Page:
Amid growing concern over access to Covid-19 medical products, hundreds of advocacy groups are urging the World Trade Organization to waive some provisions in a trade deal governing intellectual property rights so drugs and vaccines can be more easily obtained, especially by low-income countries.
Earlier this month, the South African and Indian governments proposed that a WTO council, which is meeting this week, waive some rules for patents, industrial designs, copyrights, and protection of trade secrets. And their proposal argued the waiver “should continue until widespread vaccination is in place globally, and the majority of the world’s population has developed immunity” to the coronavirus.
The proposal reflects anxiety as wealthy nations — notably, the U.S., the U.K., Germany, and France — strike deals with various drug makers for hundreds of millions of doses of vaccines that are still being tested. But poorer countries lack the means to place such orders, and their officials fear that inequitable access will cause further illness and deaths, and the coronavirus will not be contained.
With all due respect to the WTOand these hundreds od advocacy groups, this would result in the WTO exceeding the aegis of another important UN agency (WIPO) and this would set a dangerous precedent allowing the WTO to imfirnge on WIPO’s mandate for the simple trade justifications.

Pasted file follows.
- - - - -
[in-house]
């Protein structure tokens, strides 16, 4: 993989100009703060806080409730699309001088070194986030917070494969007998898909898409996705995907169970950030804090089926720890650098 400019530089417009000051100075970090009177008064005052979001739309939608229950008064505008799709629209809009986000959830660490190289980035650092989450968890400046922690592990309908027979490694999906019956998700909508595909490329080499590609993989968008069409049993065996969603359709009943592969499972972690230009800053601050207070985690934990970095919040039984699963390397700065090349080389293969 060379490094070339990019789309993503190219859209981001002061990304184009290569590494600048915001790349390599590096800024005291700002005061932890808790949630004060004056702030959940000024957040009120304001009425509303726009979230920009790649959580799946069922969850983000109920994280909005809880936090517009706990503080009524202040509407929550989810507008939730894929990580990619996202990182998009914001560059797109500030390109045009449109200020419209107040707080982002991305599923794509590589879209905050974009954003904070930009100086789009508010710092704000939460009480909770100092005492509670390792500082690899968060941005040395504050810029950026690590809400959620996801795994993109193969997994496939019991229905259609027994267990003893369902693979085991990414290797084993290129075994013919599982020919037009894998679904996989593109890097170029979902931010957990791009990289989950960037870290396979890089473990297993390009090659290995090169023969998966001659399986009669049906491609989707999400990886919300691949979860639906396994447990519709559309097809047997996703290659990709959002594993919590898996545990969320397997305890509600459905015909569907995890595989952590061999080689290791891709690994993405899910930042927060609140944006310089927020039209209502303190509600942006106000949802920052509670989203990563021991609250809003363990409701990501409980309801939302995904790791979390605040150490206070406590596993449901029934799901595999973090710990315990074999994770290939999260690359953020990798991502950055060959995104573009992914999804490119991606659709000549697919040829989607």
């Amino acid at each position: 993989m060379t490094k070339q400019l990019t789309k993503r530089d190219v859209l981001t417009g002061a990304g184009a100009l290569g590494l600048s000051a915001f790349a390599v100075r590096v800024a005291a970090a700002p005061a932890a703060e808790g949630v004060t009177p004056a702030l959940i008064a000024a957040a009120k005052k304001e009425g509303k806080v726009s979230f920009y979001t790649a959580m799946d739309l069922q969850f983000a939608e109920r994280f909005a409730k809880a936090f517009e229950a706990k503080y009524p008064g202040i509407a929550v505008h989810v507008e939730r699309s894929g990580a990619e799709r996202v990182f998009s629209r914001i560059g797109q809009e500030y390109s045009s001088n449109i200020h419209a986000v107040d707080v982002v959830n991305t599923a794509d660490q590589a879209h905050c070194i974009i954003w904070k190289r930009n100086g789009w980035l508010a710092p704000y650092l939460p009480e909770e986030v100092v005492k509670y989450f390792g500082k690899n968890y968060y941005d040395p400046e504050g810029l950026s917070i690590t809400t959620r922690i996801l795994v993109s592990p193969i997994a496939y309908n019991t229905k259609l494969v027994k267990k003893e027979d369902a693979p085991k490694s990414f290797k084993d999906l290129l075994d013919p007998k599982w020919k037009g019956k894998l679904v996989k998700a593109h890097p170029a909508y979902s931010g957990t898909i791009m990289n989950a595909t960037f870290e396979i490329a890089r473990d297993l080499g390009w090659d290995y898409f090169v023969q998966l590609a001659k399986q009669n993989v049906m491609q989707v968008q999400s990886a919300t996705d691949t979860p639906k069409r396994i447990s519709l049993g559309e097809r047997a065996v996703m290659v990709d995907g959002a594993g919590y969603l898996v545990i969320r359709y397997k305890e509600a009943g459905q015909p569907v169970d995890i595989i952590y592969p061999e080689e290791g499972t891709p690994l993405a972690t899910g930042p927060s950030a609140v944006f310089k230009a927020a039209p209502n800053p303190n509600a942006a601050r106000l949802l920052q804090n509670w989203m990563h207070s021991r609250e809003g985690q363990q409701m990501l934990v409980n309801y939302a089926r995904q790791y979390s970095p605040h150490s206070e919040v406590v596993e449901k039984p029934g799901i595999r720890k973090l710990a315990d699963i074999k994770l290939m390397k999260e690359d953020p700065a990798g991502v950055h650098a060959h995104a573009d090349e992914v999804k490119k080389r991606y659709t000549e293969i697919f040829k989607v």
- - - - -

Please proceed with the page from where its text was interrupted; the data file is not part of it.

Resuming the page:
The World Intellectual Property Organization (WIPO) is the global forum for intellectual property policy, services, information and cooperation. A specialized agency of the United Nations, WIPO assists its 193 member states in developing a balanced international IP legal framework to meet society’s evolving needs. It provides business services for obtaining IP rights in multiple countries and resolving disputes. It delivers capacity-building programs to help developing countries benefit from using IP. And it provides free access to unique knowledge banks of IP information.
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